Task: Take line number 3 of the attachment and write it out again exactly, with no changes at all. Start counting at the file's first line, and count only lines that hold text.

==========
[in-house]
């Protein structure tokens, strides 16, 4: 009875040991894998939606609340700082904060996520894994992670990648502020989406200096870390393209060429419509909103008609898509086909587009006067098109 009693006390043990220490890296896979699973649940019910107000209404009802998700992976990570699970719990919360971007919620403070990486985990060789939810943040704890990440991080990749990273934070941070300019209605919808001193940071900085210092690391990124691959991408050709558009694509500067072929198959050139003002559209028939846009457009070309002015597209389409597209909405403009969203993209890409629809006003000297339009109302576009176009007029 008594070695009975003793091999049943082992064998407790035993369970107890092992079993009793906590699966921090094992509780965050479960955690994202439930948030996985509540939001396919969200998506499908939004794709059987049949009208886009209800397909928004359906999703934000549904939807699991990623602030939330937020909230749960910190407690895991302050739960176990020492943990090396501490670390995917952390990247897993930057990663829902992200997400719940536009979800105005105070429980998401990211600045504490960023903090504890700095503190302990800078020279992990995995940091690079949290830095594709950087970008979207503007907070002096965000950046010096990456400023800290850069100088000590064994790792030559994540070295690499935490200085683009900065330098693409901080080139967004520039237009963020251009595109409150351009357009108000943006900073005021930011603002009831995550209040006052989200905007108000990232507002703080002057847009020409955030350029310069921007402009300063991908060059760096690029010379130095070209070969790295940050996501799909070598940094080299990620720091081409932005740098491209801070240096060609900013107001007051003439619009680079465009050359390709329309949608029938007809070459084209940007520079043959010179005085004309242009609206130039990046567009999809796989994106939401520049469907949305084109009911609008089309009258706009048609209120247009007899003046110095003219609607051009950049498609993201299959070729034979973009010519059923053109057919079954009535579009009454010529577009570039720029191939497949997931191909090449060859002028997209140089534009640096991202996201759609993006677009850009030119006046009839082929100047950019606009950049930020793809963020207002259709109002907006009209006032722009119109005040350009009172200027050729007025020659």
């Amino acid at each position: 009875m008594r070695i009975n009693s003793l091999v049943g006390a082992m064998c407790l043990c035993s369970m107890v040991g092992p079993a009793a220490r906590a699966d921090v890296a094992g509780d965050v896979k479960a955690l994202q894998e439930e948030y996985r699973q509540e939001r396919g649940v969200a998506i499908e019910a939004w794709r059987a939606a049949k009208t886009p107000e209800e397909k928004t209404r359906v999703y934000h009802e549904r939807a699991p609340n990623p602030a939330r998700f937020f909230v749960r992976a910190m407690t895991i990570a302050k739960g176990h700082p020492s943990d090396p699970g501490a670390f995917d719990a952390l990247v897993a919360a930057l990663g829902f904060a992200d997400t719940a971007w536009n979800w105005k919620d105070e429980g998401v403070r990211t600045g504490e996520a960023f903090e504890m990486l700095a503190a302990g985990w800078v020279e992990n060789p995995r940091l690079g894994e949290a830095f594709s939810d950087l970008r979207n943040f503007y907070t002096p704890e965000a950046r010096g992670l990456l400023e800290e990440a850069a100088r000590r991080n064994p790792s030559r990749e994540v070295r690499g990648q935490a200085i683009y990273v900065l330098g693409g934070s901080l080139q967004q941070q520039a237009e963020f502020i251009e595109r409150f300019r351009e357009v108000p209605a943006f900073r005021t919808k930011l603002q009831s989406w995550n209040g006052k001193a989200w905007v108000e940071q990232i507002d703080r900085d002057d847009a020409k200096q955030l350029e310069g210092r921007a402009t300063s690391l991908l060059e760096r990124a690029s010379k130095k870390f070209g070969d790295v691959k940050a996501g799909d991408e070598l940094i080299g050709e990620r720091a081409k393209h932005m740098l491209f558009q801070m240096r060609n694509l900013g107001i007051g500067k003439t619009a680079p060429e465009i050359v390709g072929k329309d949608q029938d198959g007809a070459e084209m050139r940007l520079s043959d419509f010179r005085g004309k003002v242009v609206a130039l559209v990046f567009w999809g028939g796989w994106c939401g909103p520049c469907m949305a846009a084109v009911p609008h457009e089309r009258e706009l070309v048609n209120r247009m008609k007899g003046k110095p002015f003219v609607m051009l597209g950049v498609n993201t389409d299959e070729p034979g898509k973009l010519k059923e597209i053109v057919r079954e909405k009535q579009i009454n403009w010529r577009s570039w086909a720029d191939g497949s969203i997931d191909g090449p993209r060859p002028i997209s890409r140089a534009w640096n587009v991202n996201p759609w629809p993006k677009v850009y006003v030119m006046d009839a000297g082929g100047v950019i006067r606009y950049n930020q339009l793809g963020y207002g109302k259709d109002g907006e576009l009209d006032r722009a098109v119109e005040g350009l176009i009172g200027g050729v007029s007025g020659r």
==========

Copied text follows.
């Amino acid at each position: 009875m008594r070695i009975n009693s003793l091999v049943g006390a082992m064998c407790l043990c035993s369970m107890v040991g092992p079993a009793a220490r906590a699966d921090v890296a094992g509780d965050v896979k479960a955690l994202q894998e439930e948030y996985r699973q509540e939001r396919g649940v969200a998506i499908e019910a939004w794709r059987a939606a049949k009208t886009p107000e209800e397909k928004t209404r359906v999703y934000h009802e549904r939807a699991p609340n990623p602030a939330r998700f937020f909230v749960r992976a910190m407690t895991i990570a302050k739960g176990h700082p020492s943990d090396p699970g501490a670390f995917d719990a952390l990247v897993a919360a930057l990663g829902f904060a992200d997400t719940a971007w536009n979800w105005k919620d105070e429980g998401v403070r990211t600045g504490e996520a960023f903090e504890m990486l700095a503190a302990g985990w800078v020279e992990n060789p995995r940091l690079g894994e949290a830095f594709s939810d950087l970008r979207n943040f503007y907070t002096p704890e965000a950046r010096g992670l990456l400023e800290e990440a850069a100088r000590r991080n064994p790792s030559r990749e994540v070295r690499g990648q935490a200085i683009y990273v900065l330098g693409g934070s901080l080139q967004q941070q520039a237009e963020f502020i251009e595109r409150f300019r351009e357009v108000p209605a943006f900073r005021t919808k930011l603002q009831s989406w995550n209040g006052k001193a989200w905007v108000e940071q990232i507002d703080r900085d002057d847009a020409k200096q955030l350029e310069g210092r921007a402009t300063s690391l991908l060059e760096r990124a690029s010379k130095k870390f070209g070969d790295v691959k940050a996501g799909d991408e070598l940094i080299g050709e990620r720091a081409k393209h932005m740098l491209f558009q801070m240096r060609n694509l900013g107001i007051g500067k003439t619009a680079p060429e465009i050359v390709g072929k329309d949608q029938d198959g007809a070459e084209m050139r940007l520079s043959d419509f010179r005085g004309k003002v242009v609206a130039l559209v990046f567009w999809g028939g796989w994106c939401g909103p520049c469907m949305a846009a084109v009911p609008h457009e089309r009258e706009l070309v048609n209120r247009m008609k007899g003046k110095p002015f003219v609607m051009l597209g950049v498609n993201t389409d299959e070729p034979g898509k973009l010519k059923e597209i053109v057919r079954e909405k009535q579009i009454n403009w010529r577009s570039w086909a720029d191939g497949s969203i997931d191909g090449p993209r060859p002028i997209s890409r140089a534009w640096n587009v991202n996201p759609w629809p993006k677009v850009y006003v030119m006046d009839a000297g082929g100047v950019i006067r606009y950049n930020q339009l793809g963020y207002g109302k259709d109002g907006e576009l009209d006032r722009a098109v119109e005040g350009l176009i009172g200027g050729v007029s007025g020659r």